PHOENIX -- Brewers first baseman Corey Hart was still using crutches Wednesday, but said he was ahead of schedule in his return from right knee surgery and aiming to be back before the end of April.
His optimism was especially noteworthy considering one doctor predicted only weeks ago that Hart's season was over.
Hart stopped by Maryvale Baseball Park on Wednesday for a checkup with Dr. William Raasch and spoke at length about his rehab for the first time since undergoing surgery on Jan. 25 to repair a torn meniscus and smooth an imperfection in the joint surface. He hopes to be cleared for more intense rehab after an MRI scan scheduled for March 8.
Hart had hoped that MRI would come sooner, but was upbeat about his progress.
"Everything is coming faster than they thought it would come," he said.
The prognosis was much direr at one point last month.
Hart's knee had been an issue throughout all of 2012, beginning in Spring Training when he underwent surgery for two meniscal tears, and continuing early in the season when he banged the knee against the wall at Miller Park while attempting a sliding catch. Hart played through swelling in the joint all season, then rested in October and November while waiting for another injury -- painful plantar fascia in his right foot -- to heal.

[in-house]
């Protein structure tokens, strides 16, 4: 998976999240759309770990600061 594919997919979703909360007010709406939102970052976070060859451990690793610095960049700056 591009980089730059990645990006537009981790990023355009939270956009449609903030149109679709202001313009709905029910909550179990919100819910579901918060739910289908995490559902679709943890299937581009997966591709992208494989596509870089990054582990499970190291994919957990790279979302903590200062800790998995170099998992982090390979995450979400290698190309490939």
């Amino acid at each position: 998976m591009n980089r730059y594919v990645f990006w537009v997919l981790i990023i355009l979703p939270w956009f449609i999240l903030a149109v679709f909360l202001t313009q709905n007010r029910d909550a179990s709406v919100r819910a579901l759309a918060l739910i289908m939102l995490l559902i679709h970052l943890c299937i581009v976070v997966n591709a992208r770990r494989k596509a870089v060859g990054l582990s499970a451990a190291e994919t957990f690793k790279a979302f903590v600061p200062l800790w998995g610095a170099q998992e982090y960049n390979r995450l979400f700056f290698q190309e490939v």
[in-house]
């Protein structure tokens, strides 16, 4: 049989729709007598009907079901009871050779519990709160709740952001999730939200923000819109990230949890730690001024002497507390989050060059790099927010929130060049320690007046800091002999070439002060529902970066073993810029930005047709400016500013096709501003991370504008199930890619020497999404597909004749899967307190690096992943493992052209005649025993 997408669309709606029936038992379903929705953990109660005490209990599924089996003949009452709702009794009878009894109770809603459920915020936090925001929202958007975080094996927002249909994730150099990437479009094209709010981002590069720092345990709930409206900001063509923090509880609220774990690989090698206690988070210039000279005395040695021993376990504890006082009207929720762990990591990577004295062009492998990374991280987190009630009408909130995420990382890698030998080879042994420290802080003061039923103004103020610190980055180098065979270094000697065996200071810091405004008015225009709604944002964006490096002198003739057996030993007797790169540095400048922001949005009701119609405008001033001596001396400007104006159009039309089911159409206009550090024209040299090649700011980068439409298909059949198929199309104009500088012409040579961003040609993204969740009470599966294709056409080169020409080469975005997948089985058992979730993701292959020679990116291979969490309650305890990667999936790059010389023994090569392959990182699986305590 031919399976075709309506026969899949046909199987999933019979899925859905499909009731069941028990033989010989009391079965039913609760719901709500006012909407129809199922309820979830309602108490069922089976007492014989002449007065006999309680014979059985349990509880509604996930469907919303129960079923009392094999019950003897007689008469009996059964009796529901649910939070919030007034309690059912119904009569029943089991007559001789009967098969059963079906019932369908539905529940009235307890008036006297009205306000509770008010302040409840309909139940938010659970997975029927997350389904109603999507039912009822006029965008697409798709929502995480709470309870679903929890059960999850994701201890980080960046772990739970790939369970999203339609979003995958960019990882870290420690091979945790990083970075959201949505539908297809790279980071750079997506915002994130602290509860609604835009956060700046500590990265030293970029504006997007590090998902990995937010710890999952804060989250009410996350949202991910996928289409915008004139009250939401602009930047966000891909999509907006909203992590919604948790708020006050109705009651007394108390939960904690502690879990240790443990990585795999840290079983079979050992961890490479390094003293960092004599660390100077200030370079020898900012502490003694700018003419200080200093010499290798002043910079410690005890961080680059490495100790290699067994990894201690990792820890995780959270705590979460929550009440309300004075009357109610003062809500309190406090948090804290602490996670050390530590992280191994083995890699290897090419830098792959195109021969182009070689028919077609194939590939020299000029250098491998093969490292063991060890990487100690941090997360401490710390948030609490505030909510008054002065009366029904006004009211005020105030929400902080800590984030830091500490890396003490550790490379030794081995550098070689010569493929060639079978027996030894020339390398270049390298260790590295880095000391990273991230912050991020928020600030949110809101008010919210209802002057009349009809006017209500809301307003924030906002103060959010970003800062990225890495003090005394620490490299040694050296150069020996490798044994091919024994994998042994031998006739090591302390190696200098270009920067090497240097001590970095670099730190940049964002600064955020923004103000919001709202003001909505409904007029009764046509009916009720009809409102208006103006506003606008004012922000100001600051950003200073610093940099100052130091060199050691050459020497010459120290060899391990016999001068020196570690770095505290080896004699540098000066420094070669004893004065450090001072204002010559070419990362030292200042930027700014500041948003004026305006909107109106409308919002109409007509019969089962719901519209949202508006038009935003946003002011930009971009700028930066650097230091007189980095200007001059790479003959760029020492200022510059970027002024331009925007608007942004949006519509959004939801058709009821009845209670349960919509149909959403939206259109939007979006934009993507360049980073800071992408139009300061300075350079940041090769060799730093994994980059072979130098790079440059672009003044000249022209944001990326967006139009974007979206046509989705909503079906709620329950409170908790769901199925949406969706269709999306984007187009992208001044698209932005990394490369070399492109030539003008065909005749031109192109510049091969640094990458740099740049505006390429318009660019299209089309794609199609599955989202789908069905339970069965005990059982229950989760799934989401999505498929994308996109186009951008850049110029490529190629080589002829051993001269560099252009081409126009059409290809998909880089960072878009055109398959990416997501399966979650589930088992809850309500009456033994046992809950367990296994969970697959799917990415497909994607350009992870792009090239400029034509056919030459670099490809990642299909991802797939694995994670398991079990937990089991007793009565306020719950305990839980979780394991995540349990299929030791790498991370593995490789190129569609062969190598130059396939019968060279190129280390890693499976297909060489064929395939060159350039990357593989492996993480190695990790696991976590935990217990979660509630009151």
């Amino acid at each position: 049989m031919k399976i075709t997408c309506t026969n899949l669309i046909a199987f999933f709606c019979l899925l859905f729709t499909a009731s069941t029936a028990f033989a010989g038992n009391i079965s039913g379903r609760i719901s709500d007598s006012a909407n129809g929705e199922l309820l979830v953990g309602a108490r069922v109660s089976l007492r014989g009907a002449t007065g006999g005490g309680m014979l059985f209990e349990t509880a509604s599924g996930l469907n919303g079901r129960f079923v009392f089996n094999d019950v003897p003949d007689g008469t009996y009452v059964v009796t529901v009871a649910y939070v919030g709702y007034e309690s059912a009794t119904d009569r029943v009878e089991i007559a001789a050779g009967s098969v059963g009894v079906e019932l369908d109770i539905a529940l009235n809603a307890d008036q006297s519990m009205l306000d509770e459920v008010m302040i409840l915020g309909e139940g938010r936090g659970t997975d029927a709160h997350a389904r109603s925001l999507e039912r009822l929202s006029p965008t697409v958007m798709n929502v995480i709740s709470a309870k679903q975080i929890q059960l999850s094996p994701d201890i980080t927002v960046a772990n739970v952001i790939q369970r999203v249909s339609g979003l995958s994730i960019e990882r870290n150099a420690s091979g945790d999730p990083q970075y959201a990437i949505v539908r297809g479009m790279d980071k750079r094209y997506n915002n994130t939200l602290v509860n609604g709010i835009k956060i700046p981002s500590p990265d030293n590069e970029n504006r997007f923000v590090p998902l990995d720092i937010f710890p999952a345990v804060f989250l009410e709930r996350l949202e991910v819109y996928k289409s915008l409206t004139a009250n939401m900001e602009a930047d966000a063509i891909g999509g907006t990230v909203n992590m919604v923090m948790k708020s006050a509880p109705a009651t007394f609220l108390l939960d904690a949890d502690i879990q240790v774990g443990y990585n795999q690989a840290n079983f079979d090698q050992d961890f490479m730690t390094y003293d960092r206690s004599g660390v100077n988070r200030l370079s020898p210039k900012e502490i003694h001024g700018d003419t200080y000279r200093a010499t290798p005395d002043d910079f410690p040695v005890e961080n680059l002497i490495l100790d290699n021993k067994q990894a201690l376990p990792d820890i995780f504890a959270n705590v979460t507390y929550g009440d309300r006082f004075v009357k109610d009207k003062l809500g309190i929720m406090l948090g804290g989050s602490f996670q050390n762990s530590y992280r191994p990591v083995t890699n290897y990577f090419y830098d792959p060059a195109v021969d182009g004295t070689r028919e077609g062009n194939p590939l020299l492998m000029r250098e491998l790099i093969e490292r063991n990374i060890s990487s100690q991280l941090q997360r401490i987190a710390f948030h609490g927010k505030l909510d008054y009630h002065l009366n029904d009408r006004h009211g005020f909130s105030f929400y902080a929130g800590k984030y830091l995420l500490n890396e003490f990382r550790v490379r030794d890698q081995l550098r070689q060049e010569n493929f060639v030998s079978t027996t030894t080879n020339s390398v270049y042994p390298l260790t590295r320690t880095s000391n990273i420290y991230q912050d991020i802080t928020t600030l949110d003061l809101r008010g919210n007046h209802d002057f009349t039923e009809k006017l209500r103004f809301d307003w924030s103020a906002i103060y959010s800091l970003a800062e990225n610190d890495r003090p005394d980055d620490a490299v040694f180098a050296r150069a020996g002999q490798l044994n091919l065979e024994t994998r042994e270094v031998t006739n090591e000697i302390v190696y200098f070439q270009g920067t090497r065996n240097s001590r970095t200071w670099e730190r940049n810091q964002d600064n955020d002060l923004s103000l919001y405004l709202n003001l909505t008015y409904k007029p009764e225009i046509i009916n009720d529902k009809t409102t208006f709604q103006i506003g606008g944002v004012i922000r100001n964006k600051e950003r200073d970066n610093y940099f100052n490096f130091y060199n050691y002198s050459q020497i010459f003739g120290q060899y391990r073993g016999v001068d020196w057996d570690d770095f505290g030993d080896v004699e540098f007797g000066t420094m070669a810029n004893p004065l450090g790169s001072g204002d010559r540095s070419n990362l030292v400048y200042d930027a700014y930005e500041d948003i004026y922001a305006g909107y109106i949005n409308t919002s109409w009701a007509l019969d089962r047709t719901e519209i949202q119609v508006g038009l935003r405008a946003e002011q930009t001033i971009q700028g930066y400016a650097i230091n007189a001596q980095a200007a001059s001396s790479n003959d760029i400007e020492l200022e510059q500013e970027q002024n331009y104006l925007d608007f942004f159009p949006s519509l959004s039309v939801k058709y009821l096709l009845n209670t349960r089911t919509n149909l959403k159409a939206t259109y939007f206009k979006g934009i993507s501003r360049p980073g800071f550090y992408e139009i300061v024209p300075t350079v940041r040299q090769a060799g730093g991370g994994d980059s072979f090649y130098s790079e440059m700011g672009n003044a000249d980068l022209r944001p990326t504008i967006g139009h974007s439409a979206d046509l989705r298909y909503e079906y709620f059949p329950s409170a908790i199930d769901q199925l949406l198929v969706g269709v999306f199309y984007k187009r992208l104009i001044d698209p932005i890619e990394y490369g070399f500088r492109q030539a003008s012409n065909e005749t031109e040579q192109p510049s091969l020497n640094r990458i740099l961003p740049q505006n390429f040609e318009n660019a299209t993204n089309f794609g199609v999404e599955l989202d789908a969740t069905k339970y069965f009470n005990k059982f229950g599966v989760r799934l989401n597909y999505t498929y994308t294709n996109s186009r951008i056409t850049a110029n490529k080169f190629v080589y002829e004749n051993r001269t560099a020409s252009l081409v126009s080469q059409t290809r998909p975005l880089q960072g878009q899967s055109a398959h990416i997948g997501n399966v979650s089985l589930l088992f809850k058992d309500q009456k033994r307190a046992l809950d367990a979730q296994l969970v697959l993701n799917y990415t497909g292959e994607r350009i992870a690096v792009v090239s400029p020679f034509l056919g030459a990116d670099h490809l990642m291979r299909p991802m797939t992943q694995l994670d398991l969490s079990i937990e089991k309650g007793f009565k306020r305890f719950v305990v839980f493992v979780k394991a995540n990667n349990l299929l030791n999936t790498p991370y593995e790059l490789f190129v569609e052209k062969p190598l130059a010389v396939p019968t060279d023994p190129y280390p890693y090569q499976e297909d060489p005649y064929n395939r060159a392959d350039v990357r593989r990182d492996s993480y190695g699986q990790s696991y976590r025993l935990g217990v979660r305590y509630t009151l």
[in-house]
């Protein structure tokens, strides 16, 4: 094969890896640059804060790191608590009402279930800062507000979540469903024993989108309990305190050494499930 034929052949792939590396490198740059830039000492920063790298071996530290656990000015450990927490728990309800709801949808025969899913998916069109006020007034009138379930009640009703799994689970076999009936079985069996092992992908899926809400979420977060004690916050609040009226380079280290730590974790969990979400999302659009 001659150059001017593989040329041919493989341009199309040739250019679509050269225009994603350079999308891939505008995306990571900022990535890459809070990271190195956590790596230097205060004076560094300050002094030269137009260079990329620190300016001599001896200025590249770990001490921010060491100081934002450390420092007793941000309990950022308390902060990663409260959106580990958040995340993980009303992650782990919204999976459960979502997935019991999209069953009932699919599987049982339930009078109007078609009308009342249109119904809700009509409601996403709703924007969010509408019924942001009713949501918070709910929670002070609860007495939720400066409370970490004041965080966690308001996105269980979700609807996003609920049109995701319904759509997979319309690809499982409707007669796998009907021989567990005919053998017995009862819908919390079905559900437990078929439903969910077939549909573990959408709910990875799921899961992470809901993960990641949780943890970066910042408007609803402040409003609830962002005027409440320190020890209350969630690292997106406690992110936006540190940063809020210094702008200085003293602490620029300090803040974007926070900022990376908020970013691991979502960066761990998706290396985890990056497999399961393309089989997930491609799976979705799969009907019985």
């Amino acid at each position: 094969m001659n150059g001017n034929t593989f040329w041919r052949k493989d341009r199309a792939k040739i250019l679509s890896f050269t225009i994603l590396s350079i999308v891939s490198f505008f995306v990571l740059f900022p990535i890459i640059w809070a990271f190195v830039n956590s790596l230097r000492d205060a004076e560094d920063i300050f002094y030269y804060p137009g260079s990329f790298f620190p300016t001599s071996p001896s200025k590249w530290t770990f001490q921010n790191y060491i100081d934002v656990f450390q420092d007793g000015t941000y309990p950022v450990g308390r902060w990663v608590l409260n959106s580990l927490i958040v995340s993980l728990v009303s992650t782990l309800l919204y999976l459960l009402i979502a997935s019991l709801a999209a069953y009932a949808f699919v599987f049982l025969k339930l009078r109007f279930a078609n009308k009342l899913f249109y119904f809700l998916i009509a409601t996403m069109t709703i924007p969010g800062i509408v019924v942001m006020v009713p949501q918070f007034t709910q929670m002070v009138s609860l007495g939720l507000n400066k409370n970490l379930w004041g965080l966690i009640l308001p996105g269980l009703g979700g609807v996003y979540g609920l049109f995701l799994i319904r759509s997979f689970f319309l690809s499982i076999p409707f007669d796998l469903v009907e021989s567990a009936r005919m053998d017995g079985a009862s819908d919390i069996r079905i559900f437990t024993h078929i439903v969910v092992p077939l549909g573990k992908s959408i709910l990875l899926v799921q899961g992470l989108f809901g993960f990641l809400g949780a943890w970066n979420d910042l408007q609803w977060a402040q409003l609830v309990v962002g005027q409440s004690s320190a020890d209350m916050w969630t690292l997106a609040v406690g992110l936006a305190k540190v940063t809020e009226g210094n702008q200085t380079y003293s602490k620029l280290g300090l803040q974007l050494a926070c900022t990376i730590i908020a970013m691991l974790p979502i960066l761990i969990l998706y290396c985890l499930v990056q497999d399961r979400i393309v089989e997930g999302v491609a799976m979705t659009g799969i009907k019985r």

When he tried to ramp up his training in December, Hart's right knee began to act up. Raasch, the Brewers' head physician, recommended a surgery to repair a smaller meniscal tear and debride the joint surface, and told Hart he'd be sidelined three to four months.
But that procedure was delayed a few days while Hart exercised his right to a second opinion from Dr. Richard Steadman, a Vail, Colo.-based specialist considered one of the world's foremost knee experts. Steadman recommended a much more invasive microfracture surgery.
"He said I was out for the year," Hart said. "I was like, 'That is not going to happen.'"
But over the next few days, Hart said, Steadman and Raasch conferred and opted for the original procedure. Afterward, the Brewers projected a four-month rehab.
Hart wants to be back sooner.
"[April] is not out of the question," he said. "I'm not necessarily a fast healer, I'm just a hard worker. I do everything and then I ask for extra stuff. I make sure I give myself [every] chance to come back quicker."